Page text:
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  • A Fleeting Ripple

two cheers for black on black on black

As the day wears on, so does the light. It’s almost completely faded now, leaving only the blue afterglow. The rain seems to have quieted down, but the streets are still empty, people burrowing in their warm houses. The streetlights have not switched on yet, outside world is wet, dark and empty. The music has shifted a little, the notes seem a little more pronounced, but still muffled through the speakers. Get your warmest mugs of coffee, tea or hot chocolate and gather around. It is the time for the second part of our story.

My second black pen was a matte black Vanishing Point with a fine nib. I had gotten it second hand from the lovely pen community online. At this point I was proud to say I was finding my footing in the realm of fountain pens, discovering what I like and what I did not. My experience somehow didn’t feel quite complete without the mighty Vanishing Point. I had my hesitations due to it being a heavier metal and a full stealth black-on-black pen.

The weight and shape of the pen was my first -and trickiest- problem. I had read complaints about the clip placement and the barrel diameter, and I preferred smaller, lighter pens. The second dilemma was that the black-ness of the pen. I was getting it for a good deal, and I didn’t know whether this kind of an opportunity would ever pop up again. I had never loved the look of super expensive black executive pens, and thankfully I had never felt the need to whip out one. The stealth pens with black trims and black bodies were a different type of beast. I have nothing against black, I mostly wear only black, but I like my pens colourful and swirly and a little captivating.

Unfortunately, that knock mechanism was the end for me. I am fascinated by good, interesting and a little polarising design. The click mechanism is almost as far as that goes in the fountain pen world. So, I went to watch some videos on the mechanism, how it clicks and how it sounds and how it works. It had the most satisfying and loud clang. I was smitten.

The looks of the pen had failed me pretty badly, but the mechanism and the smooth gold nib was making up for it. Right? Right?? I still wasn’t sure. This was my first Pilot pen too, I had only a vague idea about the nibs. My Sailor and Platinum experiences were not ideal in my eyes, and I was a little hesitant to jump into the Japanese market once again. At this point I was keeping the seller on hold for close to a week to do a bit of research, and they had very kindly obliged. Therefore I did the one thing I should’ve done the first time and went to a pen shop. I asked for a Vanishing Point with a fine nib to try out. They gave me the White Carbonesque, dipped in good old Lamy Blue. I took a hold of the pen, weighed it a little, and then started scribbling on the paper. A very light touch, mind you, I was too afraid that this heavy metal pen would somehow be hurt by me. It wrote a wet, smooth fine. One of the smoothest nibs I’ve ever tried out. I gave the pen back to the owner of the store and gave a quick thank you and stumbled out. I was in love. I texted the seller right in front of the door, asking how I could pay them.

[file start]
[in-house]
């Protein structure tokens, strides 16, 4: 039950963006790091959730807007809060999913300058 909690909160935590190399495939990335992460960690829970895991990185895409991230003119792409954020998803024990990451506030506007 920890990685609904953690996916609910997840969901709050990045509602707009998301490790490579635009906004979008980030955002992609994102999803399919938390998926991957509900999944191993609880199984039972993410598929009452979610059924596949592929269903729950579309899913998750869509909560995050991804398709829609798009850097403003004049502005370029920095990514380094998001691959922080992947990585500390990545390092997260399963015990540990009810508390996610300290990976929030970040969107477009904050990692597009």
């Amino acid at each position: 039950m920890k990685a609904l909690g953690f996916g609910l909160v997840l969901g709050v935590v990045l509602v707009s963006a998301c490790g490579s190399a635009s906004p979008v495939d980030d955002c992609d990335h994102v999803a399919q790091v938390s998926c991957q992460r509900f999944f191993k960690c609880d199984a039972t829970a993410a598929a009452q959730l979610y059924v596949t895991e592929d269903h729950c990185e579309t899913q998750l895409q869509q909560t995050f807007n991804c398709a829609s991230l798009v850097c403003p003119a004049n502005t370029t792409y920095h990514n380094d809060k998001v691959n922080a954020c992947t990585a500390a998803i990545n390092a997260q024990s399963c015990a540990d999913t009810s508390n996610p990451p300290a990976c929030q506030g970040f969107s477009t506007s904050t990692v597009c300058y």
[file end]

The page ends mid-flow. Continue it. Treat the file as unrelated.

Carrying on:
The pen arrived in a regular Pilot box, a little too rattly for my liking, but a sturdy and safe box nonetheless. I opened the lid of the box. There it was. My little (nope, it is a big pen) disappointment. It was large, matte, and very black. I didn’t know what I was expecting, but it was somehow not this, even after looking at lots of photos and even more reviews. Then it dawned upon me. I did not have a Pilot cartridge or converter. The seller had definitely not shipped it with one. It was late, and everywhere was closed. I had to wait until the morning to go out and buy some new cartridges. After another quick run to the nearest pen store and getting my hand on a black (sigh) pack of Namiki cartridges, I was ready. I got the pen, my trusty Traveler’s Notebook and sprawled on the couch. I depressed the button…

…and it rang empty.

Somehow I had forgotten to put the cartridge inside the barrel. Cursing to my stupidity, I got up; got the cartridges, the notebook and the pen once more. After a careful pop of the cartridge, I was good to go for real this time. I depressed the button at the end once more, and was rewarded with a tiny little nib and the most satisfying pen click ever. I clicked and un-clicked the pen for about 10 minutes, just listening to the sound and the satisfying catch where the button stays lodged when the nib is out. Then, I finally got around to writing. The line was smooth, wet and a great width. I was in love with how it wrote. It was still a little heavy in my hand, but the balance was good enough that I didn’t have to stop writing every two minutes.

It was the first day of school, therefore the lectures. It was time for the real test for the pen. It shone -not literally, it is a black matte pen after all. I took notes on that first day until the first cartridge ran out and I filled it up with another ink the next day. That ink was Diamine Twilight, and it was the best match I could have ever imagined. First days of school are generally hard, but a new pen makes it a little better. Life did get a little extra hard for a while after that day, but the Vanishing Point was always right next to me.

I don’t mind the stealthy look anymore, and use it often. It’s always inked up and ready to go at a click. I am not the biggest fan of the finish, thus it doesn’t get as babied as some of my other pens and gets carried around a lot more often.

I will try to post in a regular schedule on Tuesdays and Saturdays. This is the second of three posts I am planning on my black pens. Thank you for reading!



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